Posts Tagged ‘Alan Alda’

An Interminable Battle

Marriage Story

Director: Noah Baumbach

Cast: Adam Driver, Scarlett Johansson, Laura Dern, Ray Liotta, Alan Alda, Julie Hagerty, Lucas Neff, Merritt Wever, Azhy Robertson

Please note Marriage Story is only available on Netflix and did not receive a comprehensive theatrical release.

The Squid and the Whale director Noah Baumbach brings an incisive story of a contemporary marriage disintegrating in his Netflix’s released film Marriage Story starring Oscar nominated actor Adam Driver (BlackKklansman) as Charlie the husband and Scarlett Johansson (Lost in Translation, Vicky Cristina Barcelona) as Nicole who make up a trendy young New York couple.

Nicole is an aspiring stage and screen actress who falls in love and marries Charlie an off-Broadway theatre director. The couple have an eight year old son Henry played by Azhy Robertson (Juliet, Naked). Very rapidly and much to Charlie’s shock and surprise, their marriage starts disintegrating when Nicole discovers that her husband had a brief affair with a theatre intern.

Expertly played by Scarlett Johansson, Nicole moves back to Los Angeles where she stays with her mother Sandra played by Julie Hagerty (Flying High). There, she enlists the assistance of a hard as nails California divorce attorney Nora Fanshaw superbly played by Oscar nominee Laura Dern (Rambling Rose, Wild).

When the hard reality of divorcing Charlie comes into focus, Nicole has to grapple with all sorts of issues such as child custody and marital finances especially since Charlie has just received a massive Arts Grant to direct a Broadway production with a group of theatre actors back in New York.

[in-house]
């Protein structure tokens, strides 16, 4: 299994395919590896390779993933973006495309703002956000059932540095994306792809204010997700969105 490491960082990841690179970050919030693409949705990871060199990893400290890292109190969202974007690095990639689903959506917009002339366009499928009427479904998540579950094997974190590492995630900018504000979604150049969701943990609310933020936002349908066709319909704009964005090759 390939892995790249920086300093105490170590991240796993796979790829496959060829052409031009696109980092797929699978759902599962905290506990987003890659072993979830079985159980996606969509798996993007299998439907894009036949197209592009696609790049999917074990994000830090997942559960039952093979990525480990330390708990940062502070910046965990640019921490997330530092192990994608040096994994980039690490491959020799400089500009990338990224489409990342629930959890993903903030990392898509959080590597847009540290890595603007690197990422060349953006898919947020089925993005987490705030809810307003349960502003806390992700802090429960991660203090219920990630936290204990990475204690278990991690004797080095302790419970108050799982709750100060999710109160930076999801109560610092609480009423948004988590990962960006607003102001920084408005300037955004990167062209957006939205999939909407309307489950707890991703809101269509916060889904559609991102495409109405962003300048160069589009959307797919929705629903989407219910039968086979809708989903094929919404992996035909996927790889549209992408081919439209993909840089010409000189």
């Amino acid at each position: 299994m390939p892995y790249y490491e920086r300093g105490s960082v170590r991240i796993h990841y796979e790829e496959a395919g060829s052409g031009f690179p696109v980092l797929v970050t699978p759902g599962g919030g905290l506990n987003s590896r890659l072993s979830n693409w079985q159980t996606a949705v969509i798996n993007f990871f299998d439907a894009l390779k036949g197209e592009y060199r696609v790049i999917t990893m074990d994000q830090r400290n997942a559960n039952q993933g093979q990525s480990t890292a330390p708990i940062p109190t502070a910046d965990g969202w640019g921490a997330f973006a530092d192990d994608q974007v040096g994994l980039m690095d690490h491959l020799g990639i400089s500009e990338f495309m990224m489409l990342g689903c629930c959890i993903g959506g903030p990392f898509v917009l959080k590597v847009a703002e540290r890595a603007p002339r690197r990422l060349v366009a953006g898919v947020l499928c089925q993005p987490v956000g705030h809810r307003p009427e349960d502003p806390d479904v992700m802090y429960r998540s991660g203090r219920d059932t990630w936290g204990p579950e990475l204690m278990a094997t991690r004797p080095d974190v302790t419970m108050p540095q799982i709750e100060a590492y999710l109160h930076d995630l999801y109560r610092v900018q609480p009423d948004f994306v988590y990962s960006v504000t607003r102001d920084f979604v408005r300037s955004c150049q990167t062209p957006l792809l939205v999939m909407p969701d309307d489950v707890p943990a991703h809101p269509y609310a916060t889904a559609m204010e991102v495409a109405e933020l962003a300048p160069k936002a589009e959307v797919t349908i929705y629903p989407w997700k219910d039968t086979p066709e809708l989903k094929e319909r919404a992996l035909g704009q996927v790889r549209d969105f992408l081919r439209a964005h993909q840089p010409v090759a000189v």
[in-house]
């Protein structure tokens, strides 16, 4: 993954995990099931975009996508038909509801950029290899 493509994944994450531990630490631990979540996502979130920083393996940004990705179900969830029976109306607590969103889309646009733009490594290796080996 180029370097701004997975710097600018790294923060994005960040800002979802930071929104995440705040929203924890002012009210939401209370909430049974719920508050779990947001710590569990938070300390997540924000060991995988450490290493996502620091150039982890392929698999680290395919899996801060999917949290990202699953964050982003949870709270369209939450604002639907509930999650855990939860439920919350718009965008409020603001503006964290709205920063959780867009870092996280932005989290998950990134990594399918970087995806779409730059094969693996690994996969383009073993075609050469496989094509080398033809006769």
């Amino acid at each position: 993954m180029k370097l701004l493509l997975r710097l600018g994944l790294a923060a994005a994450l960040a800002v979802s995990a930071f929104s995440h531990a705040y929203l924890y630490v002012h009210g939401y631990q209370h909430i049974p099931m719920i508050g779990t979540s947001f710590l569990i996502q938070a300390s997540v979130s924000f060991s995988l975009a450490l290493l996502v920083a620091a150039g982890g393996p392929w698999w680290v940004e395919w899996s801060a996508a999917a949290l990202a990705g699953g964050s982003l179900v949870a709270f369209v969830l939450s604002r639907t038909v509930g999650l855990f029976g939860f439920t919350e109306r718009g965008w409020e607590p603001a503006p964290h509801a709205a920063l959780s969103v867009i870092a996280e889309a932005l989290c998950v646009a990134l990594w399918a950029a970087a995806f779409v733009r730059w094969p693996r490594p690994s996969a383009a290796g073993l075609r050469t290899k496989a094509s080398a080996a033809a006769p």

Charlie, featuring an outstanding performance by Adam Driver, is suddenly forced to go to Los Angeles to also enlist a divorce lawyer, a cut-throat shark named Jay Marotta wonderfully played by Ray Liotta (Goodfellas, Kill the Messenger).

Writer and director Noah Baumbach incisively dissects the dissolution of a marriage as Charlie and Nicole become embroiled in a bitter divorce battle which is overshadowed by the vicious divorce lawyers as each of their lives becomes an incriminating portrait of how a marriage, a partnership shatters into a million pieces with their son Henry caught in the middle.

In Marriage Story, Noah Baumbach perfectly examines the emotional effects of a divorce on a couple who really haven’t considered all the ramifications of a traumatic separation. Adam Driver expertly portrays the emotional toll a father has as he uproots his career in New York to try and sort out a divorce which is being sued for in a Californian courtroom.

Adam Driver is terrific as Charlie and is really a brilliant actor, whose talent was exceptionally displayed in director Spike Lee’s masterful dissection of race relations in 1970’s Colorado in his Oscar winning film BlackKKlansman.

Set between New York and Los Angeles, Marriage Story is the 21st century version of the Oscar winning 1979 film Kramer vs Kramer and is recommended viewing for those that have the Netflix streaming service. The performances are brilliant.

Marriage Story gets a film rating of 8 out of 10.

The Standing Man

Bridge of Spies

bridge_of_spies

Director: Steven Spielberg

Cast: Tom Hanks, Mark Rylance, Alan Alda, Amy Ryan, Jesse Plemons, Austin Stowell, Sebastian Koch, Will Rogers, Billy Magnussen, Eve Hewson